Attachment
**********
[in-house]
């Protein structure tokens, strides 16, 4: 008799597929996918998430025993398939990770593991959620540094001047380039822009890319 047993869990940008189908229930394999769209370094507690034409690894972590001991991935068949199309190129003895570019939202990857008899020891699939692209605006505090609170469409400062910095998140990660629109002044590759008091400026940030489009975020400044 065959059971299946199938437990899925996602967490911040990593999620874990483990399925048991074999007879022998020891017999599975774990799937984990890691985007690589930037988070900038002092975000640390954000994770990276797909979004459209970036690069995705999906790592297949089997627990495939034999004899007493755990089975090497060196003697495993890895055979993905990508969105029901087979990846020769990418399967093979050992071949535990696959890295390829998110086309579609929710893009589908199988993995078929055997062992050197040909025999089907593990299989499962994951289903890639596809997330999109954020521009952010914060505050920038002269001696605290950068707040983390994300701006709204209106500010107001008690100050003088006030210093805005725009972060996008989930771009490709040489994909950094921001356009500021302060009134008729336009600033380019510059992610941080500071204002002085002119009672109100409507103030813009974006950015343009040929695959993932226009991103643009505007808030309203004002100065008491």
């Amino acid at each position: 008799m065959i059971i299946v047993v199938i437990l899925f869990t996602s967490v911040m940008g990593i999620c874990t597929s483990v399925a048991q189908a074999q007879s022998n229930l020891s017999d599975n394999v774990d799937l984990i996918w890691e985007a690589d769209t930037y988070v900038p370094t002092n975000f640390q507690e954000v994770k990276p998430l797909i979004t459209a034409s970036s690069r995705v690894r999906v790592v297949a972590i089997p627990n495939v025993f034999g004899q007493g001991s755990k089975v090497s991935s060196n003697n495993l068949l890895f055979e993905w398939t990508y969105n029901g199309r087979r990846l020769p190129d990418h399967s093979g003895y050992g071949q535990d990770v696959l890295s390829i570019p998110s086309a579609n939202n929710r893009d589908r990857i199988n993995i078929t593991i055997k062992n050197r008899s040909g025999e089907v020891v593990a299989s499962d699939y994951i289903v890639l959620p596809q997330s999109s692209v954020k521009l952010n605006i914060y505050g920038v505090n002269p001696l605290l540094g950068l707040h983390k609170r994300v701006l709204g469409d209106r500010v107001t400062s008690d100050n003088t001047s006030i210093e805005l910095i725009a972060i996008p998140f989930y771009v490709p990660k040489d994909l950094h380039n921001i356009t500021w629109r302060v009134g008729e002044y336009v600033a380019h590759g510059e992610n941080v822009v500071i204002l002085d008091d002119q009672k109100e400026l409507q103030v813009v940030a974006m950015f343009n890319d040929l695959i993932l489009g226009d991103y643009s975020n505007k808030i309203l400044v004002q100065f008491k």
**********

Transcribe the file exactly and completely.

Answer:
[in-house]
């Protein structure tokens, strides 16, 4: 008799597929996918998430025993398939990770593991959620540094001047380039822009890319 047993869990940008189908229930394999769209370094507690034409690894972590001991991935068949199309190129003895570019939202990857008899020891699939692209605006505090609170469409400062910095998140990660629109002044590759008091400026940030489009975020400044 065959059971299946199938437990899925996602967490911040990593999620874990483990399925048991074999007879022998020891017999599975774990799937984990890691985007690589930037988070900038002092975000640390954000994770990276797909979004459209970036690069995705999906790592297949089997627990495939034999004899007493755990089975090497060196003697495993890895055979993905990508969105029901087979990846020769990418399967093979050992071949535990696959890295390829998110086309579609929710893009589908199988993995078929055997062992050197040909025999089907593990299989499962994951289903890639596809997330999109954020521009952010914060505050920038002269001696605290950068707040983390994300701006709204209106500010107001008690100050003088006030210093805005725009972060996008989930771009490709040489994909950094921001356009500021302060009134008729336009600033380019510059992610941080500071204002002085002119009672109100409507103030813009974006950015343009040929695959993932226009991103643009505007808030309203004002100065008491």
């Amino acid at each position: 008799m065959i059971i299946v047993v199938i437990l899925f869990t996602s967490v911040m940008g990593i999620c874990t597929s483990v399925a048991q189908a074999q007879s022998n229930l020891s017999d599975n394999v774990d799937l984990i996918w890691e985007a690589d769209t930037y988070v900038p370094t002092n975000f640390q507690e954000v994770k990276p998430l797909i979004t459209a034409s970036s690069r995705v690894r999906v790592v297949a972590i089997p627990n495939v025993f034999g004899q007493g001991s755990k089975v090497s991935s060196n003697n495993l068949l890895f055979e993905w398939t990508y969105n029901g199309r087979r990846l020769p190129d990418h399967s093979g003895y050992g071949q535990d990770v696959l890295s390829i570019p998110s086309a579609n939202n929710r893009d589908r990857i199988n993995i078929t593991i055997k062992n050197r008899s040909g025999e089907v020891v593990a299989s499962d699939y994951i289903v890639l959620p596809q997330s999109s692209v954020k521009l952010n605006i914060y505050g920038v505090n002269p001696l605290l540094g950068l707040h983390k609170r994300v701006l709204g469409d209106r500010v107001t400062s008690d100050n003088t001047s006030i210093e805005l910095i725009a972060i996008p998140f989930y771009v490709p990660k040489d994909l950094h380039n921001i356009t500021w629109r302060v009134g008729e002044y336009v600033a380019h590759g510059e992610n941080v822009v500071i204002l002085d008091d002119q009672k109100e400026l409507q103030v813009v940030a974006m950015f343009n890319d040929l695959i993932l489009g226009d991103y643009s975020n505007k808030i309203l400044v004002q100065f008491k």